Yesterday was the Leadership and the Environment podcast’s first Expert Panel, on a path to turn the podcast into a movement of people enjoying acting on their environmental values.
Expert panelists Vincent Stanley, Robin Nagle, and RJ Khalaf topped the reasons making yesterday so successful. They openly shared their struggles and triumphs in vivid, colorful stories.
Each time I looked at the audience, everyone seemed engaged and enraptured.
We started early at 6pm. By the intended end of the panel at 7:30pm, a sizable number of attendees seemed as engaged as ever. Many stayed until at least 8:30pm with many conversations.
We spoke on Patagonia and maintaining integrity amid business growth. We spoke of New York sanitation and the amount of garbage cities produce and the people and systems to process it. We spoke of youth, giving up, and giving hope in Palestine. Each speaker shared his or her histories, struggles, and so on.
We will post the audio
I’d share more, but we recorded the audio and will post it to the podcast as soon as we can.
I first thank volunteers Ben and Ryan for instigating in-person events and helping organize the panel and last month’s workshops on leading without relying on authority that built to this one. Also Alton for recording the audio.
Thank you to NYU insider Yenifer, my former Leadership student who works in NYU’s School of Liberal Studies. She handled logistics, especially getting a room in the heart of lower Manhattan.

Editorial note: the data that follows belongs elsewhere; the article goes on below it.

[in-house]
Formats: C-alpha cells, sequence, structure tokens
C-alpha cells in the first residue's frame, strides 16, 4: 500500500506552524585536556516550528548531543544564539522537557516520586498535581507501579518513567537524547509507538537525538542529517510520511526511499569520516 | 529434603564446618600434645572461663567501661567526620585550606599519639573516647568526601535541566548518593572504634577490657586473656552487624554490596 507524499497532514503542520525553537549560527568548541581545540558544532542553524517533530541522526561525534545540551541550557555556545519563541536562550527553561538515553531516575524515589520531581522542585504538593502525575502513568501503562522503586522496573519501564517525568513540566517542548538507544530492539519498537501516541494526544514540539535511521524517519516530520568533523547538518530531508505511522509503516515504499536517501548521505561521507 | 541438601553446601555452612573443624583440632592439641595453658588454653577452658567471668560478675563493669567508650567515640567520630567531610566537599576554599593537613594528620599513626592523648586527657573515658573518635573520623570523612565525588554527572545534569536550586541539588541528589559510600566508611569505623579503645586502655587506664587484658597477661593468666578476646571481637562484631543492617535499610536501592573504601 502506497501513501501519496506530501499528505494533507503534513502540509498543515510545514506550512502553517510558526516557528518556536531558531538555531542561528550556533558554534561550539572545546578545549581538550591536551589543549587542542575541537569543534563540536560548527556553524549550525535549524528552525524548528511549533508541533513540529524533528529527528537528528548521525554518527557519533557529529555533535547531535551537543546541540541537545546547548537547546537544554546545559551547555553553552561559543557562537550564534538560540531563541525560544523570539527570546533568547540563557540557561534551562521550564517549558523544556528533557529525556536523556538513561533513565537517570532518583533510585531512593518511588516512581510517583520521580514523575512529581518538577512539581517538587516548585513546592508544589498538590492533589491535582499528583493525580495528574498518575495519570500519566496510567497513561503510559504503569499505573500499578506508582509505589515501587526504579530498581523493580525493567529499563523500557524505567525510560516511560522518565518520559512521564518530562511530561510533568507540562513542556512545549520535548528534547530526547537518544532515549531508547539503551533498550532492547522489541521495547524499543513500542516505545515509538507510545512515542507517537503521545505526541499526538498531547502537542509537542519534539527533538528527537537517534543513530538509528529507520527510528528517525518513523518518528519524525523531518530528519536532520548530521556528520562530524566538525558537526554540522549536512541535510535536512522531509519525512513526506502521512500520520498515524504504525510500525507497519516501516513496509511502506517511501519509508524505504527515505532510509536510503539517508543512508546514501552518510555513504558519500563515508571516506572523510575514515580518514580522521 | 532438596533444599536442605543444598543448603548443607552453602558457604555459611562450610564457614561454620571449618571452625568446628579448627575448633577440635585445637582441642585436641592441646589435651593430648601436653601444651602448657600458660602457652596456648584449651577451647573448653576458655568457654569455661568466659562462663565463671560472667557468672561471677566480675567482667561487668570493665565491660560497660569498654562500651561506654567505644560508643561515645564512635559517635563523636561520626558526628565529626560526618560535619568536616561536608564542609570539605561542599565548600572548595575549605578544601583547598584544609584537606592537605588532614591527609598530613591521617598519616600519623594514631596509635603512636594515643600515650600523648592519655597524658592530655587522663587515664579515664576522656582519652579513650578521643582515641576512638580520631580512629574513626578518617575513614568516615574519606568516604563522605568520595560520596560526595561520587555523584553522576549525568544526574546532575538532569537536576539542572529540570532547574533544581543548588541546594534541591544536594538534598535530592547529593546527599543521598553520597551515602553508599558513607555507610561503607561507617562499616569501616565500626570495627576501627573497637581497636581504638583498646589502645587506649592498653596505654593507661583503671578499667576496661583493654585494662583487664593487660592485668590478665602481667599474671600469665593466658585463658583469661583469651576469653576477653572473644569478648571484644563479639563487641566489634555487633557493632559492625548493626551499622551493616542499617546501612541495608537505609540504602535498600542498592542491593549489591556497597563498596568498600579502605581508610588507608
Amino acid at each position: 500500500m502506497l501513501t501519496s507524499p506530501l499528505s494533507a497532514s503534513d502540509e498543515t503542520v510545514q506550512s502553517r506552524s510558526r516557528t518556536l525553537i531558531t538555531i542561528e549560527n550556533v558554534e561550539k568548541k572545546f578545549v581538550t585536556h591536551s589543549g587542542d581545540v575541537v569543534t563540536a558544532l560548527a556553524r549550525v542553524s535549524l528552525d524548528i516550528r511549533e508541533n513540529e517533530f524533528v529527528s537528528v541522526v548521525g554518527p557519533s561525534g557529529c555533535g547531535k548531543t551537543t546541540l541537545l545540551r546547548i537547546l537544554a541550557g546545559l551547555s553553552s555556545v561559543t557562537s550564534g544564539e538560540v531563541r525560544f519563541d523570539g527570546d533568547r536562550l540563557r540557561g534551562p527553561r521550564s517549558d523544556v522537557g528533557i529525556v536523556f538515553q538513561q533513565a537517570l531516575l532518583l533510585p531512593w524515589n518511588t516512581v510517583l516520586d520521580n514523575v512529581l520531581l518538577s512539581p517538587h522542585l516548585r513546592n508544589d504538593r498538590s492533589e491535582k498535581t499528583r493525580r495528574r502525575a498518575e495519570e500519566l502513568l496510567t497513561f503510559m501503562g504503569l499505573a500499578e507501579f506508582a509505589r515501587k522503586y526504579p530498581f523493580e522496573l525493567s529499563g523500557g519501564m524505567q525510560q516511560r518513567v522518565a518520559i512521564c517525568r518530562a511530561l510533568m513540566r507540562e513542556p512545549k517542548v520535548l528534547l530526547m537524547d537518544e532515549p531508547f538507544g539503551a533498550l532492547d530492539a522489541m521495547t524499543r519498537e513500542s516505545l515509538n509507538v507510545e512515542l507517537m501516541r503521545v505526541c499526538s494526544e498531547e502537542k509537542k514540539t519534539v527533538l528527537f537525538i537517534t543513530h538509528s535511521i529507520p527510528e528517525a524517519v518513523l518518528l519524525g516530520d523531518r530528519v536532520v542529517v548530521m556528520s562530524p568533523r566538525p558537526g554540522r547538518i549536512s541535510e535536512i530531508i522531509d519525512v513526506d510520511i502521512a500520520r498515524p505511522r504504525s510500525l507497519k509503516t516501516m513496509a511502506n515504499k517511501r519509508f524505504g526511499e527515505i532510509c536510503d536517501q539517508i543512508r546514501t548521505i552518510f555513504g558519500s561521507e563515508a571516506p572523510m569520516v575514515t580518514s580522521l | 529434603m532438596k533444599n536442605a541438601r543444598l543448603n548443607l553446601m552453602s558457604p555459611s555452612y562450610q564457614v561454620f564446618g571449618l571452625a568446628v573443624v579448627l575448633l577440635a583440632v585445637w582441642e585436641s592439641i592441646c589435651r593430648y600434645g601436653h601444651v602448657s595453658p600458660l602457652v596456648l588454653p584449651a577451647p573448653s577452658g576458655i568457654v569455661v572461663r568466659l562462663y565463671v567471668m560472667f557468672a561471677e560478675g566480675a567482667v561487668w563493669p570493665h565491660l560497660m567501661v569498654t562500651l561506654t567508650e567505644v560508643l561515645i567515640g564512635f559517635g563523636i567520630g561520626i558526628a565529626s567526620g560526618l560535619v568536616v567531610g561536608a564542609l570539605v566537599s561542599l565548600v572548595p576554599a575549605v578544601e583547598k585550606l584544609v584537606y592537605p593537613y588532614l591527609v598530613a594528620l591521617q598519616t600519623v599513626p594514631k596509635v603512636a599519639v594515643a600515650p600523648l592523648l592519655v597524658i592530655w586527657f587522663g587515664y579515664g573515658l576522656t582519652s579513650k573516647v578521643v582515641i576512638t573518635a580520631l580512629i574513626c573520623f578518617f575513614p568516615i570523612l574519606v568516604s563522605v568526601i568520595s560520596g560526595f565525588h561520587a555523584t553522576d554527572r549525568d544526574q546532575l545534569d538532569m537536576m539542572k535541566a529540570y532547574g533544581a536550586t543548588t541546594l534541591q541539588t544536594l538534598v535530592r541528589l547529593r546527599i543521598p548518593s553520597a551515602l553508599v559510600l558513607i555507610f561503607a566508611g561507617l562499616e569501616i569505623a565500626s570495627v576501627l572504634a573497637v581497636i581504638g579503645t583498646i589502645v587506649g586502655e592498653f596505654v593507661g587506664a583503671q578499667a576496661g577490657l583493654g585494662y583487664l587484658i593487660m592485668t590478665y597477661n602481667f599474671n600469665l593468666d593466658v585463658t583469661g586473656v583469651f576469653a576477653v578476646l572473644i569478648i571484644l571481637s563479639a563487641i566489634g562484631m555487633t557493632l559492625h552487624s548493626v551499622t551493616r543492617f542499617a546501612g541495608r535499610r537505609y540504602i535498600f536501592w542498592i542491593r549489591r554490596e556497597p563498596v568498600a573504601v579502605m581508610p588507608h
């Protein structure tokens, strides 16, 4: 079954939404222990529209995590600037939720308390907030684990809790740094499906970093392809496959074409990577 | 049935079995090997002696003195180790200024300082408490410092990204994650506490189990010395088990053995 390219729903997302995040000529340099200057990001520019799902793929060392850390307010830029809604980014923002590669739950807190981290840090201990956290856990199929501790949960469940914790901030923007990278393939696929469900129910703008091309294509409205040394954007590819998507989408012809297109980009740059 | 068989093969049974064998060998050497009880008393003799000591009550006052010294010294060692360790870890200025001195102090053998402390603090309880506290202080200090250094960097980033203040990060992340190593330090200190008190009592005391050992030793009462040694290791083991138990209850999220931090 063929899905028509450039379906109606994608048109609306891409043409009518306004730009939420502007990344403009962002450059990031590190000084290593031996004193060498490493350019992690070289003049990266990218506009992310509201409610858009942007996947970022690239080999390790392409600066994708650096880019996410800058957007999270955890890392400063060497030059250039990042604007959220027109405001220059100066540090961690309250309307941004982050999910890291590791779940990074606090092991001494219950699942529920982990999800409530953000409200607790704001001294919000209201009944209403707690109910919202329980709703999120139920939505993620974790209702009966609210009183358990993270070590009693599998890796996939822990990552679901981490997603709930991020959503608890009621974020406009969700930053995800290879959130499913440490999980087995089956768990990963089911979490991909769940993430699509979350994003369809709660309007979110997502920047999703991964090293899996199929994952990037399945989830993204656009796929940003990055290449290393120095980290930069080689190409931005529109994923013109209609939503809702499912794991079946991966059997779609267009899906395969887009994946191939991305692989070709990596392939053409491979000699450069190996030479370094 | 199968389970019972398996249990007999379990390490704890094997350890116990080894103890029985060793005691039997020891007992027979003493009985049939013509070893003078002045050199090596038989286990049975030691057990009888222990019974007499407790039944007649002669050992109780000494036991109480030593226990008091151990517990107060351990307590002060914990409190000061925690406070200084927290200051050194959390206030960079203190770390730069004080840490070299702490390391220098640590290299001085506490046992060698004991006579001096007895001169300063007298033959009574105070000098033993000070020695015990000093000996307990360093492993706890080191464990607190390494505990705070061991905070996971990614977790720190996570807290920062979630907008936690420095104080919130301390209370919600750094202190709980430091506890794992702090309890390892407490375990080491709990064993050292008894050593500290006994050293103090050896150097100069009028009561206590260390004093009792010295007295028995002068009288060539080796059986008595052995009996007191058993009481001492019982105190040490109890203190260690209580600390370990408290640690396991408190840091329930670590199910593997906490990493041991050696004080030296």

Thank you to the panelists for bringing their all. Sharing your stories means making yourself vulnerable, which is hard, but it’s what audiences connect with. For all their nearly superhuman achievements, they were as approachable as anyone you’ll meet.
Finally, thank you to the attendees, who weathered rain and cold to attend and participated enthusiastically. Your energy and attention fueled the speakers and me, the moderator, energizing us to give as much as you.
One down, many more to come!
I confess I was anxious, even scared, our first event might hit insurmountable snags. Of course, with participants like we had, the fear was only in my head.
We’re enthusiastic to create more in-person events. If you’d like to volunteer or know an organization interested in workshops, seminars, or panels on leadership, the environment, leading without relying on authority, entrepreneurship, and the like, please contact me.
Custom for a 6pm-8pm event is to serve trays of prepared fruit and vegetables from nearby stores—in other words, packaged food, which I avoid for not being delicious and polluting.
Instead, I made and served hummus from dried chickpeas bought in bulk and vegetables from the Union Square farmers market. I used some olive oil, salt, and spicy sauce from packaging, and three red peppers came from a store and had stickers on them, so I didn’t reach zero waste. Also, anticipating some people would insist on packaged stuff, I bought some premade, packaged hummus, which I was delighted to find people barely touched (they also avoided the kohlrabi in favor of carrots, peppers, and radishes).